Staying out of troubled waters

There’s an adage that goes, “Never meet trouble halfway. Let it travel the full distance. Something usually happens to it before it arrives.” Good advice, right? So why is it that so many of us go looking for trouble?

  • Do you wake up at night and start worrying about what might happen tomorrow? If so, you’re meeting trouble halfway.
  • Do you get stuck in the middle of a project because of self-doubt? If so, you’re meeting trouble halfway.
  • Do you come up with a million reasons not to take the risk to do something that you know you will love? If so, you’re meeting trouble halfway.
  • Do you believe that the problems you’re having today will last forever? If so, you’re meeting trouble halfway.

When we don’t make trouble travel the full distance to reach us, we easily become paralyzed, anxious and overly cautious. Productivity suffers, and we definitely can’t grow or change in a meaningful way. Studies have shown that anxiety and worry are negatively associated with self-efficacy, the belief in one’s capabilities and confidence that goals can be achieved.psychology-2422439_960_720

It’s tough to break the habit of anticipating trouble, or the vicious cycle of negative beliefs and avoidance.  Yoga teacher Kathryn Budig is one of the people who inspires me when I need a kick in the pants to make an intentional effort toward positive thinking. Her practices are all about empowerment, taking risks, having fun and not letting those nagging worries f*** with your head. During a challenging moment, she’ll simply say, “You’ve got this.” Or, “You know what? If you fall, you’ll just get back up and try again.” During tough moments, I remember her voice and repeat to myself, “I’ve got this.”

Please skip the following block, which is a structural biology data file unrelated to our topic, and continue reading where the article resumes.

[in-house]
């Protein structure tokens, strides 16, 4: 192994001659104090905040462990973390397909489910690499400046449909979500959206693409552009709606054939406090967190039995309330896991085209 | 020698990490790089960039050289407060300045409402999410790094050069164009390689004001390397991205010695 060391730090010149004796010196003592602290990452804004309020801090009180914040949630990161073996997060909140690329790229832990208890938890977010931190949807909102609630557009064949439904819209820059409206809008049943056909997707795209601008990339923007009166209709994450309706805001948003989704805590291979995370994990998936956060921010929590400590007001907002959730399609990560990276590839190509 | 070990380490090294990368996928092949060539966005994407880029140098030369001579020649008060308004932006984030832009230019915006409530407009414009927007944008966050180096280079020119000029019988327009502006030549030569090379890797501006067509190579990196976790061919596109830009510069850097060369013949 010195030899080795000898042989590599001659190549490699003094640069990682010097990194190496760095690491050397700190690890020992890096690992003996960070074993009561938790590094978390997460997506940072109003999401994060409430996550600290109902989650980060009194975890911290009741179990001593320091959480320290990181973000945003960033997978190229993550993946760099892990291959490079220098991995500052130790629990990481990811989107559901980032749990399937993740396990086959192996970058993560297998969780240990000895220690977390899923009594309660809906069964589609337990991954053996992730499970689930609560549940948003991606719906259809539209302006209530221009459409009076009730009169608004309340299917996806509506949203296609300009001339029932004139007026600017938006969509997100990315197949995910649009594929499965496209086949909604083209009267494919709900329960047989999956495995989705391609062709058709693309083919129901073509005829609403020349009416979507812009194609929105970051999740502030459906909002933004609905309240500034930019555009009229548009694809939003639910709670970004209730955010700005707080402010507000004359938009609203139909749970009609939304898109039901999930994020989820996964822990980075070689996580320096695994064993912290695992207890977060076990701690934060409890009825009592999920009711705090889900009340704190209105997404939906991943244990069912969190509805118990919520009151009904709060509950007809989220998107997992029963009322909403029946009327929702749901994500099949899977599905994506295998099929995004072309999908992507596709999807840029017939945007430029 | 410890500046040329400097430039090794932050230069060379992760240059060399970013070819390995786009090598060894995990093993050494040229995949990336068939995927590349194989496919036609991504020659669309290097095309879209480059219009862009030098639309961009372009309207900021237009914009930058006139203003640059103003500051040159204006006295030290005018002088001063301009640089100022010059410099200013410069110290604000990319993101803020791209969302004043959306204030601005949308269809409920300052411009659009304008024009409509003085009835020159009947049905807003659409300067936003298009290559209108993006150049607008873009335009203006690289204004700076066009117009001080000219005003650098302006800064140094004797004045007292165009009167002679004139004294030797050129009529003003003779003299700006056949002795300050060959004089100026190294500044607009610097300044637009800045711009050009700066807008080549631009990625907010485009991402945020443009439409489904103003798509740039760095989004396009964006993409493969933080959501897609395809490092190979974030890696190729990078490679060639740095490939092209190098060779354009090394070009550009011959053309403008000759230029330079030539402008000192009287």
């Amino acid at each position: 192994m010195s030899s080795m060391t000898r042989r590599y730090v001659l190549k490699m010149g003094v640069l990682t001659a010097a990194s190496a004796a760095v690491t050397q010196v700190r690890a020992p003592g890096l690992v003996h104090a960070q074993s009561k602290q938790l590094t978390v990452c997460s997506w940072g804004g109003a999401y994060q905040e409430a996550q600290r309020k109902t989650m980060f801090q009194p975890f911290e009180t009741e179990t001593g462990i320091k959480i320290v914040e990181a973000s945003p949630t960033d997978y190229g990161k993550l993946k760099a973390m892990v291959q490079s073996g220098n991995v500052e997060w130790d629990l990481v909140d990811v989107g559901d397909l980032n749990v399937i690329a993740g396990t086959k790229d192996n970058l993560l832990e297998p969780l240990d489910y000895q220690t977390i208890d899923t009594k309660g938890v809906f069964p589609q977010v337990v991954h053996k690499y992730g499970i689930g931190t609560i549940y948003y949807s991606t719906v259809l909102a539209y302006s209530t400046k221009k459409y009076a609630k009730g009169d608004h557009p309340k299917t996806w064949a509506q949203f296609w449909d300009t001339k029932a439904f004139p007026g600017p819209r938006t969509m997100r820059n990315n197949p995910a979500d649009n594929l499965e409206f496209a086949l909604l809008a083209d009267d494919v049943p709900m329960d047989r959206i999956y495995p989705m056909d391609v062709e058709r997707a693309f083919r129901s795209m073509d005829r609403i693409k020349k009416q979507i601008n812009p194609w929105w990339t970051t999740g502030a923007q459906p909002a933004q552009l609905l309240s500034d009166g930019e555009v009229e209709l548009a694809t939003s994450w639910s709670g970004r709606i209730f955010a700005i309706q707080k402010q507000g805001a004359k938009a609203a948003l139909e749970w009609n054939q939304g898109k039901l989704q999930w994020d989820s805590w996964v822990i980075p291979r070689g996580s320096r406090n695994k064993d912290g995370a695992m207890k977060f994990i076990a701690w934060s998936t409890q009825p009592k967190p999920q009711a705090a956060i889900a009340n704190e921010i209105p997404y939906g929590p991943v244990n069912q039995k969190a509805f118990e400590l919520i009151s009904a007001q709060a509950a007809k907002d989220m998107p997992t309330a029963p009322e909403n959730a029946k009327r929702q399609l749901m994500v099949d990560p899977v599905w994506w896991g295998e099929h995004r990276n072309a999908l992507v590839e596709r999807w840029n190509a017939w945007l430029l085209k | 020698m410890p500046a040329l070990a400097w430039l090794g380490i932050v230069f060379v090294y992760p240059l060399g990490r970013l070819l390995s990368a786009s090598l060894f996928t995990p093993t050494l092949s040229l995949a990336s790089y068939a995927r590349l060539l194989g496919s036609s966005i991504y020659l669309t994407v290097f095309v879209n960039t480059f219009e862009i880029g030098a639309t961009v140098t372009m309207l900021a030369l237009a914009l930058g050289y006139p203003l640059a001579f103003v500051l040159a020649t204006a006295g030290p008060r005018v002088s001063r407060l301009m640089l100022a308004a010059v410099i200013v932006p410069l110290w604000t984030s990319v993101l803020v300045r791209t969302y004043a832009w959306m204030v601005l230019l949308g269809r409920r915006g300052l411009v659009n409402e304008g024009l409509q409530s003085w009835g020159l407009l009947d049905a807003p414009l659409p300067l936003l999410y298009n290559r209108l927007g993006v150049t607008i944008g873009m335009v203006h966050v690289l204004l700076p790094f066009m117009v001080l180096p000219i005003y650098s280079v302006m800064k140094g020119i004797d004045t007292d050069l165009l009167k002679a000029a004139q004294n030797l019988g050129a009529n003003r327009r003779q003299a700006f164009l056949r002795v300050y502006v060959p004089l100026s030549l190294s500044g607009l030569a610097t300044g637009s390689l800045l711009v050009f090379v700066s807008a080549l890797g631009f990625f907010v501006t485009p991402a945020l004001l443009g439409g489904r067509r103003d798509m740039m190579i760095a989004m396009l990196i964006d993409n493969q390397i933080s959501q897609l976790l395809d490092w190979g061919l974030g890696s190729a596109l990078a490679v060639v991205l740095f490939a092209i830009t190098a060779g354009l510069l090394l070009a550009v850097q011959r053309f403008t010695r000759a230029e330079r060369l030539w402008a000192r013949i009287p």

There are other ways to make trouble travel the full distance. One is to use visualization to flip the scenario that you’re imagining in your dark moments. Instead of picturing the worst, can you picture the best outcome? Build as many details into your mental picture as possible, until it becomes believable. The mind can be a powerful tool to your benefit, but sometimes it has to be gently coaxed to turn in the positive direction.

Looking back to your past can also be useful. In most cases, you know that you’ve been able to rise to challenges like this before. You can remember other times when your worries have been unjustified, when the outcome that you feared did not come to pass. The bottom line is that you probably have as much reason to expect the best as you do to expect the worst. So focus on those proven moments when you have been successful.

Choose some small change to make in order to build self-efficacy. Not something life-changing, but something achievable. When you see for yourself that you are capable of making the change, confidence in your abilities will grow and you can move on to something bigger. The more self-efficacy you build, the less anxiety you should have — because your belief in your ability to cope will be stronger. You will more often be making trouble travel the full distance to reach you.

Most important is to be firmly grounded in the present moment. As Thich Nhat Hanh says, each new day is a precious gift. Greet the peace and happiness that the day offers. Breathe it in. For this moment, don’t look any farther into what’s ahead.image